The world’s largest movie-theater company may run out of cash by year’s end if it doesn’t raise additional funds or get more people back to theaters following pandemic shutdowns that have disrupted businesses dependent on consumers gathering in public spaces.

The company said it has two ways out of its cash crisis: Either more customers need to buy tickets, or it will have to find new ways to borrow money.

Getting customers has proven a major challenge. As of October 9, AMC reopened 494 of its nearly 600 US theaters at a seating capacity between 20% and 40%. But AMC isn’t filling the limited seats it’s offering: Since the US theatrical market reopened in the late summer, it has served more than 2.2 million guests. That represents an attendance decline of 85% compared to last year.

“Certain competitors have decided to temporarily reclose their theatres in light of the ongoing pandemic and the reduced slate of movie releases, which may further exacerbate the trend,” AMC stated.

Rival Regal recently opted to temporarily close its theaters again, citing the lack of new product out of Hollywood and poor attendance amid the ongoing COVID-19 pandemic.

With more than 900 cinema complexes in the U.S. and Europe, AMC is the world’s largest film exhibitor.

AMC entered the pandemic with $4.9 billion in debt the company had amassed after a string of acquisitions that made it the world’s largest theater chain. In 2016, AMC paid $1.1 billion to acquire Carmike Cinemas Inc. Chains such as AMC have also paid to upgrade their facilities to make the moviegoing experience more attractive.

“There is a significant risk that these potential sources of liquidity will not be realized or that they will be insufficient to generate the material amounts of additional liquidity that would be required until the company is able to achieve more normalized levels of operating revenues,” AMC said.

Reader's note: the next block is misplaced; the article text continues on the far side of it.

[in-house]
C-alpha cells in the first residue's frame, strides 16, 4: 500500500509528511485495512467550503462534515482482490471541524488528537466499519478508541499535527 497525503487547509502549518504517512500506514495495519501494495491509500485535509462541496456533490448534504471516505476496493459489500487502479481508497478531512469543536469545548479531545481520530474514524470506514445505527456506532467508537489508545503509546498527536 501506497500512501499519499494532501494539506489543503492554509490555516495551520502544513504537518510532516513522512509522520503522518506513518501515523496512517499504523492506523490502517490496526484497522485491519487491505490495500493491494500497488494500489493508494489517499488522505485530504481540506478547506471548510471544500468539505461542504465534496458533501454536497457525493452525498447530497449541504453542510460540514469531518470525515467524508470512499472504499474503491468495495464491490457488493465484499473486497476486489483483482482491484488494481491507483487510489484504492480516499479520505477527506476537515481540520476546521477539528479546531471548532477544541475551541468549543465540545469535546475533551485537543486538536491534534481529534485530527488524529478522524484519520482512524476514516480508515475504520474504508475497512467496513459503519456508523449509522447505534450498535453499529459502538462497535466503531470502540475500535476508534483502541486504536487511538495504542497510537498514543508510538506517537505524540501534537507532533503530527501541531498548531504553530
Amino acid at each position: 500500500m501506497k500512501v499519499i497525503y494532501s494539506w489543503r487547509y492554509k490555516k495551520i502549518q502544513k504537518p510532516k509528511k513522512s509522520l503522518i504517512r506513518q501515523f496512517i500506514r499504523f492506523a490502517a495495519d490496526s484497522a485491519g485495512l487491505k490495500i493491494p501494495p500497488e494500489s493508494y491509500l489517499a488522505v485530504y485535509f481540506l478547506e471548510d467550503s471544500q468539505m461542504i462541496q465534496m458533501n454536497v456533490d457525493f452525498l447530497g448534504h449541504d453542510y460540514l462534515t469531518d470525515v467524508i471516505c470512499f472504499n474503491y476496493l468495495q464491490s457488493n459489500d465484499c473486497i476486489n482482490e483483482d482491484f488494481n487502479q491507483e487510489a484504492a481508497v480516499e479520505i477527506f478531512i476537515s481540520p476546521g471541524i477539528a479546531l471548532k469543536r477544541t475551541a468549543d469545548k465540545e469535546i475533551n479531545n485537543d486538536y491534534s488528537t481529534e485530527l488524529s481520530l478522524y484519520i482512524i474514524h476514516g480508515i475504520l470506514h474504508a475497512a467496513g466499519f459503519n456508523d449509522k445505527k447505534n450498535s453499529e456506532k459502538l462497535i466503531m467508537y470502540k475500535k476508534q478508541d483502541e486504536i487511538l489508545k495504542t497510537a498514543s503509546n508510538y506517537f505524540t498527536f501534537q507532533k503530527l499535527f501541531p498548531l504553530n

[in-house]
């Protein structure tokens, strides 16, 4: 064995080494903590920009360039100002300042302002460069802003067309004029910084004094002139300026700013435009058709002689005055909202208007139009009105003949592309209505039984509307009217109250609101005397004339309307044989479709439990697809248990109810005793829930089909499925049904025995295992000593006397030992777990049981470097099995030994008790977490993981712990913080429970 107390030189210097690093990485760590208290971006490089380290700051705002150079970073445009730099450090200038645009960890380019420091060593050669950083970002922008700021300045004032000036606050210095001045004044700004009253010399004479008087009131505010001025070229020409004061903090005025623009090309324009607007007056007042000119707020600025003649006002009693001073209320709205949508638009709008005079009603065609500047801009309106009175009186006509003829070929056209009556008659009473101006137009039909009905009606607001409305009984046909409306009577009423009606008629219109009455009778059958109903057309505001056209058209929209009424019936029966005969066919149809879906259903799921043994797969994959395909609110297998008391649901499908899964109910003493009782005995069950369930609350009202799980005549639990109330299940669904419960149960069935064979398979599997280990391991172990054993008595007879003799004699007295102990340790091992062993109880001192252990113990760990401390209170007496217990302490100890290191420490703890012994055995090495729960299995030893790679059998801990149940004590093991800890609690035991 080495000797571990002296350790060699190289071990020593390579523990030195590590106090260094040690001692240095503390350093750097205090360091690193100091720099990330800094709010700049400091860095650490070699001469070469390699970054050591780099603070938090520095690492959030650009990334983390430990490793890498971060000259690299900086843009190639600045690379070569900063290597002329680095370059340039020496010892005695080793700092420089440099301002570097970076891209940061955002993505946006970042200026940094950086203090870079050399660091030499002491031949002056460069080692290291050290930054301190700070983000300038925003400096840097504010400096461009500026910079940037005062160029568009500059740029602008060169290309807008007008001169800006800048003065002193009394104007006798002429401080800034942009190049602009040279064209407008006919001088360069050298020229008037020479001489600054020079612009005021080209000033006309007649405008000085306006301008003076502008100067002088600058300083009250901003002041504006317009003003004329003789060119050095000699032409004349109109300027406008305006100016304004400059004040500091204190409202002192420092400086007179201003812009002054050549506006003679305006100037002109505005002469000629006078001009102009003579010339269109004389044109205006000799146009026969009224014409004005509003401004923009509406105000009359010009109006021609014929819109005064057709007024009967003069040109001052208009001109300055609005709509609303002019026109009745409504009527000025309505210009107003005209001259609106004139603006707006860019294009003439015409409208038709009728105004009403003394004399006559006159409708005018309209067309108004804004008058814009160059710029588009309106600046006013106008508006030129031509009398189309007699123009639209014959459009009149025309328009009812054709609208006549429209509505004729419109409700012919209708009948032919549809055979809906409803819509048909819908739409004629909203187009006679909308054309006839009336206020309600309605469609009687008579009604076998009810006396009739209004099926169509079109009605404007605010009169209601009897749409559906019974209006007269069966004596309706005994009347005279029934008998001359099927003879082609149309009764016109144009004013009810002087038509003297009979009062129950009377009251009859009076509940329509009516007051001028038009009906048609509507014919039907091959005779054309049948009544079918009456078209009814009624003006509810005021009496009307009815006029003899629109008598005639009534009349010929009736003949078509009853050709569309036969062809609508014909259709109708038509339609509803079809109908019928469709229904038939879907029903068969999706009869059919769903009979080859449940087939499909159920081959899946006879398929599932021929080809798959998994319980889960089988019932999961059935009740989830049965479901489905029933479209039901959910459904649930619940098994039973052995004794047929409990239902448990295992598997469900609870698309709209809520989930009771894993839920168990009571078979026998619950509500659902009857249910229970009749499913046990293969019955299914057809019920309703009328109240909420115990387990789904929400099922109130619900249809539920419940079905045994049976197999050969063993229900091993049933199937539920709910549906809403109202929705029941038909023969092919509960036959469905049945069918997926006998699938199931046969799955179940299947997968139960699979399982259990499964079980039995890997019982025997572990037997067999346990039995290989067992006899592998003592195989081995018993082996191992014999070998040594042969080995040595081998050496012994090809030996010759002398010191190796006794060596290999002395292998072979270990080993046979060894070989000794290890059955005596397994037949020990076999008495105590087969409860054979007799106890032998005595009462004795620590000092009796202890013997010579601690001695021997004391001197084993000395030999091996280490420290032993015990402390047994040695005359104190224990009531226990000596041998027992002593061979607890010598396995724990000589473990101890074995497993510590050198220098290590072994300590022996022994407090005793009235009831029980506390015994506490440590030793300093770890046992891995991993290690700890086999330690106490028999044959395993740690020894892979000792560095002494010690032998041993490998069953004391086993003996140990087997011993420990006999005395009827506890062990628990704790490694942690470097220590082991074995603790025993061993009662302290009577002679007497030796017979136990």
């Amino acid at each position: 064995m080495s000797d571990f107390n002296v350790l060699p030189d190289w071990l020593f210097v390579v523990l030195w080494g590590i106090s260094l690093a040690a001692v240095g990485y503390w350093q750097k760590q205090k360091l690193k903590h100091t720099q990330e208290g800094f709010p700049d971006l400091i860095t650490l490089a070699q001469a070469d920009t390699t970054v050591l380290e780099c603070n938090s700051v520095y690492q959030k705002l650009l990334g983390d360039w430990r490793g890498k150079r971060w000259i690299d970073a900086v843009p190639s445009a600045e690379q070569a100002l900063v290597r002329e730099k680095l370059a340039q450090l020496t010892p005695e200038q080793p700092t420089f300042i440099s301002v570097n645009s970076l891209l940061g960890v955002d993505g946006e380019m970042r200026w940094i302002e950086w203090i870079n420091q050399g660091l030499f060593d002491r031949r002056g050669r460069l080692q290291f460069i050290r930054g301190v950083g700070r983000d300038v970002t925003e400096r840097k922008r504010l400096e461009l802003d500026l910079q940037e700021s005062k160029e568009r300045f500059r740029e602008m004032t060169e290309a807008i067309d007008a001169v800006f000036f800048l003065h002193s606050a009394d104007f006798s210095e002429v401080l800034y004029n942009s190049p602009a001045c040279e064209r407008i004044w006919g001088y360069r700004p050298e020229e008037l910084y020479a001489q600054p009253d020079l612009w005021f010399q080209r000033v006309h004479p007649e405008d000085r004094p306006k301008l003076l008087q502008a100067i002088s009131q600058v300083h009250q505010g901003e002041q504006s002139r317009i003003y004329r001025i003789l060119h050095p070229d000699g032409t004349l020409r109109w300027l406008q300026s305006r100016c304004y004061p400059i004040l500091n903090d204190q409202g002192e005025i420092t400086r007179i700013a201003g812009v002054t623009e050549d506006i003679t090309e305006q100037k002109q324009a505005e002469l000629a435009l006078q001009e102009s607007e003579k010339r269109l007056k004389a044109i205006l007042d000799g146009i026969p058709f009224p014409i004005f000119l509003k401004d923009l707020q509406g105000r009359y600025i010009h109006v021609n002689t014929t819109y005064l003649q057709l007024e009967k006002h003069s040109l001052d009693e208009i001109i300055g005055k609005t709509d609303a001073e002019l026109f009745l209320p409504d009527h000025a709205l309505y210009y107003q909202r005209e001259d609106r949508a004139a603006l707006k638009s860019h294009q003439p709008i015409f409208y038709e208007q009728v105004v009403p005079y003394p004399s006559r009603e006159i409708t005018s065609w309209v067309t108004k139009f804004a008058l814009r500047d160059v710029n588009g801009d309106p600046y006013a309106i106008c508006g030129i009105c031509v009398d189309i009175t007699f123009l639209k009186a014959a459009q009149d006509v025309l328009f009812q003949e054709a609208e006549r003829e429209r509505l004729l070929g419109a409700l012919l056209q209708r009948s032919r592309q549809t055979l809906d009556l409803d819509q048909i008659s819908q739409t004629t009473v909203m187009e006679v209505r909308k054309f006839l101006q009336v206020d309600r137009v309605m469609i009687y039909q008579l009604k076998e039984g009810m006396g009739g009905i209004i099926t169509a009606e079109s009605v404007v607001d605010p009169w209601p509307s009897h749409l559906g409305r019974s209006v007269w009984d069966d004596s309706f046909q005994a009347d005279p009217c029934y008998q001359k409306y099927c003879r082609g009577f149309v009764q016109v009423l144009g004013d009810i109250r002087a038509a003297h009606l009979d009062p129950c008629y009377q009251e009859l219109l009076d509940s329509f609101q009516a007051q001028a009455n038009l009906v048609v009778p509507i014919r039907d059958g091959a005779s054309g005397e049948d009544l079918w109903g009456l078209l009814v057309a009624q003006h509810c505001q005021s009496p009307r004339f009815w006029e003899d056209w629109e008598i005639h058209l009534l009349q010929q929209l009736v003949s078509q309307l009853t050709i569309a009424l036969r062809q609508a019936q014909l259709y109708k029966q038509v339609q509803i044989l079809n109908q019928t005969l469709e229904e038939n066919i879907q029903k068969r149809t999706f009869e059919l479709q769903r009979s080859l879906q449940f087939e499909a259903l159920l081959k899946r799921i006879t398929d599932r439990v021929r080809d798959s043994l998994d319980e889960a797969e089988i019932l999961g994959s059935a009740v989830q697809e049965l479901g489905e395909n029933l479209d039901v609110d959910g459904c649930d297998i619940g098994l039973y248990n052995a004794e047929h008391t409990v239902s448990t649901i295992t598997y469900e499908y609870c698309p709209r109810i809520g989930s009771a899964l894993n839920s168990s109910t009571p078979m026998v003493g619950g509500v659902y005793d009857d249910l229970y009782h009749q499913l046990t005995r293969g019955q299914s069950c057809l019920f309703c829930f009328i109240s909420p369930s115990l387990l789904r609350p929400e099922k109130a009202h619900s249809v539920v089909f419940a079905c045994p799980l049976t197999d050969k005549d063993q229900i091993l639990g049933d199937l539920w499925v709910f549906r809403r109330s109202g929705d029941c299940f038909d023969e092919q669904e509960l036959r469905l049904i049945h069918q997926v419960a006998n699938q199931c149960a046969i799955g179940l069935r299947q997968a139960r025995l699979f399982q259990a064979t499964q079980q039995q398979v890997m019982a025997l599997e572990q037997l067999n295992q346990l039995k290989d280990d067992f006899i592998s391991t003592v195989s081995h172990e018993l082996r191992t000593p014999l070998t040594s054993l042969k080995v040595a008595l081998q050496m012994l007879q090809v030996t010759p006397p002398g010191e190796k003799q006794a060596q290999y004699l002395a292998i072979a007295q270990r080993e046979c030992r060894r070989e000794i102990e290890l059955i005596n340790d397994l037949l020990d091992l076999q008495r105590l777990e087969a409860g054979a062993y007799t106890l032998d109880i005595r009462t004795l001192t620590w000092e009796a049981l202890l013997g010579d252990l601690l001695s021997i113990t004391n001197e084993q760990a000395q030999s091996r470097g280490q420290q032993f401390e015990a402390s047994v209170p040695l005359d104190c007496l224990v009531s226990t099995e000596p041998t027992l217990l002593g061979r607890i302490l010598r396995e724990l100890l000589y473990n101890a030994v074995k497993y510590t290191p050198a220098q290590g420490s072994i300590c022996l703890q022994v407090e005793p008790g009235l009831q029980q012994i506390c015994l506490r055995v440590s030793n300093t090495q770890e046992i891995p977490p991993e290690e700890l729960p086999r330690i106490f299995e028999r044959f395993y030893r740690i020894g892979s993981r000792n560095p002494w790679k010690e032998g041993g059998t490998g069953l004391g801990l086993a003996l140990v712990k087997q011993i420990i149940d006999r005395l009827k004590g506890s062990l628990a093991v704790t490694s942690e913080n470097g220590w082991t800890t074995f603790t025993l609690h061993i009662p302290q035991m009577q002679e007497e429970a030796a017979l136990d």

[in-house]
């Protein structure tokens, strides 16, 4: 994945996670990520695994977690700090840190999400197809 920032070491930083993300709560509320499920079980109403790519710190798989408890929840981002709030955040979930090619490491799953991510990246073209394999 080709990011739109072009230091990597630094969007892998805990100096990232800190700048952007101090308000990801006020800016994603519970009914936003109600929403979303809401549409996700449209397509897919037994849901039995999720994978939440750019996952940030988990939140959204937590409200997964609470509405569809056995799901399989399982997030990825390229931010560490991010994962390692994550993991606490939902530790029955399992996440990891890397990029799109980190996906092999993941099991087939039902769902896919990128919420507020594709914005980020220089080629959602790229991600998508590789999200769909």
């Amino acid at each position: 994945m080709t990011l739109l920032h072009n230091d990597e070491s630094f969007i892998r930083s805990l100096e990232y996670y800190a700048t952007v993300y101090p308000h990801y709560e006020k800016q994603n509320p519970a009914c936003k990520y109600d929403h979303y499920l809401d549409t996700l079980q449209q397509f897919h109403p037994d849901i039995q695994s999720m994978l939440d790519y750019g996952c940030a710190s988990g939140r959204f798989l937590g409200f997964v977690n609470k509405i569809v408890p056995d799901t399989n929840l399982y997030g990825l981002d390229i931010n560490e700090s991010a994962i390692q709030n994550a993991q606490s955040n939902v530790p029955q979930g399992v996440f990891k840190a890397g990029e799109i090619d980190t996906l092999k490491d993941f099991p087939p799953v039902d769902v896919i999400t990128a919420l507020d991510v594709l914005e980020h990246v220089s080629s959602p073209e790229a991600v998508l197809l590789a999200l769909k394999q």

Theater executives have said it makes little sense to roll out new releases with theaters closed in New York City and Los Angeles, which have some of the country’s top-performing locations.

“The whole movie industry is waiting for New York to reopen,” AMC Chief Executive Adam M. Aron said on Friday. “When New York reopens, that’s when studios will release movies again,” he said, adding, “The future of this entire industry is now in the hands of the governor.”

A spokeswoman for New York Gov. Andrew Cuomo, a Democrat, said that the state is concerned about theaters because they involve large groups spending extended time together indoors, as well as lobby congestion when customers arrive and leave.

“We will continue to make decisions on reopening based on the data, science and when global health experts determine it is safe to reopen without jeopardizing public health,” said the spokeswoman, Caitlin Girouard.

Cineworld Group, the owner of Regal Cinemas, said last week it would suspend operations at all of its theaters in the United States and the United Kingdom as cases continue to spread. Moreover, the US box office has seen anemic returns, which led to studios deciding to delay major films.

Films like Marvel’s “Black Widow” and the new James Bond title “No Time to Die” have been pushed to next year while Pixar’s “Soul” has been pulled from theaters entirely to debut on Disney’s streaming service, Disney+.

The former author has majored in Political Science and Media. She is a Film and History enthusiast who hopes to be a war reporter. Currently, she writes about socio-political issues. She can be reached at


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